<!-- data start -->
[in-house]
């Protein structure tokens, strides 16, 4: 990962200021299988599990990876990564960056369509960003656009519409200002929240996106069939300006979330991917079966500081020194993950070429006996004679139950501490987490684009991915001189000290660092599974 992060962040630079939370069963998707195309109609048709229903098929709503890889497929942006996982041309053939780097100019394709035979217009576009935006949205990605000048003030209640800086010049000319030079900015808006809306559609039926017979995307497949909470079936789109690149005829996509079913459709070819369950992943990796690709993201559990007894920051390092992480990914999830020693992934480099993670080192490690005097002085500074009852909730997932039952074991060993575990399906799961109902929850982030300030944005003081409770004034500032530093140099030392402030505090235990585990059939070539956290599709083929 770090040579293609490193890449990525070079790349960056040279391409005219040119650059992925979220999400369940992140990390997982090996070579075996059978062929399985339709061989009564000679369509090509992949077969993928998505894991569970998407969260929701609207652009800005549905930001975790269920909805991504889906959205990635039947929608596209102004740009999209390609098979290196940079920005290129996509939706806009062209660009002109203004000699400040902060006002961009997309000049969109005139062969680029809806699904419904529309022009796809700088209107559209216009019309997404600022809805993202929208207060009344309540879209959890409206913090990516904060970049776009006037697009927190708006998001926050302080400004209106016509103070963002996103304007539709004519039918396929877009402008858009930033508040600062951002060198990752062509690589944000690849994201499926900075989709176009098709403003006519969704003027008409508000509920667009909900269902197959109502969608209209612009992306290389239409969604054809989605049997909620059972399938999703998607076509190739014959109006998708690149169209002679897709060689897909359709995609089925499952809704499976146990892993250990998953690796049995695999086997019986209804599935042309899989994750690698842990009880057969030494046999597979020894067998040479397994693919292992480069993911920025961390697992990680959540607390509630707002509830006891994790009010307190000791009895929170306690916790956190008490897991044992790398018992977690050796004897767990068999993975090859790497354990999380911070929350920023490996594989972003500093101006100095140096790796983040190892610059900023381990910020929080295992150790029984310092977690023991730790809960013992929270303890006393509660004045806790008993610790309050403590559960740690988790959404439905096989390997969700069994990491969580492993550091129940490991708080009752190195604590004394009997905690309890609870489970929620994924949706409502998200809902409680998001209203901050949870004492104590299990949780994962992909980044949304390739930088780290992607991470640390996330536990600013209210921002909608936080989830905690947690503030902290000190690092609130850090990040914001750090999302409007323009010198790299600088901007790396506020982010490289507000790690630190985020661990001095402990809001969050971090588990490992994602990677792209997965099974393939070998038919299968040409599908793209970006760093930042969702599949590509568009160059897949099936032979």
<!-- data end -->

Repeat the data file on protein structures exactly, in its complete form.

[in-house]
């Protein structure tokens, strides 16, 4: 990962200021299988599990990876990564960056369509960003656009519409200002929240996106069939300006979330991917079966500081020194993950070429006996004679139950501490987490684009991915001189000290660092599974 992060962040630079939370069963998707195309109609048709229903098929709503890889497929942006996982041309053939780097100019394709035979217009576009935006949205990605000048003030209640800086010049000319030079900015808006809306559609039926017979995307497949909470079936789109690149005829996509079913459709070819369950992943990796690709993201559990007894920051390092992480990914999830020693992934480099993670080192490690005097002085500074009852909730997932039952074991060993575990399906799961109902929850982030300030944005003081409770004034500032530093140099030392402030505090235990585990059939070539956290599709083929 770090040579293609490193890449990525070079790349960056040279391409005219040119650059992925979220999400369940992140990390997982090996070579075996059978062929399985339709061989009564000679369509090509992949077969993928998505894991569970998407969260929701609207652009800005549905930001975790269920909805991504889906959205990635039947929608596209102004740009999209390609098979290196940079920005290129996509939706806009062209660009002109203004000699400040902060006002961009997309000049969109005139062969680029809806699904419904529309022009796809700088209107559209216009019309997404600022809805993202929208207060009344309540879209959890409206913090990516904060970049776009006037697009927190708006998001926050302080400004209106016509103070963002996103304007539709004519039918396929877009402008858009930033508040600062951002060198990752062509690589944000690849994201499926900075989709176009098709403003006519969704003027008409508000509920667009909900269902197959109502969608209209612009992306290389239409969604054809989605049997909620059972399938999703998607076509190739014959109006998708690149169209002679897709060689897909359709995609089925499952809704499976146990892993250990998953690796049995695999086997019986209804599935042309899989994750690698842990009880057969030494046999597979020894067998040479397994693919292992480069993911920025961390697992990680959540607390509630707002509830006891994790009010307190000791009895929170306690916790956190008490897991044992790398018992977690050796004897767990068999993975090859790497354990999380911070929350920023490996594989972003500093101006100095140096790796983040190892610059900023381990910020929080295992150790029984310092977690023991730790809960013992929270303890006393509660004045806790008993610790309050403590559960740690988790959404439905096989390997969700069994990491969580492993550091129940490991708080009752190195604590004394009997905690309890609870489970929620994924949706409502998200809902409680998001209203901050949870004492104590299990949780994962992909980044949304390739930088780290992607991470640390996330536990600013209210921002909608936080989830905690947690503030902290000190690092609130850090990040914001750090999302409007323009010198790299600088901007790396506020982010490289507000790690630190985020661990001095402990809001969050971090588990490992994602990677792209997965099974393939070998038919299968040409599908793209970006760093930042969702599949590509568009160059897949099936032979």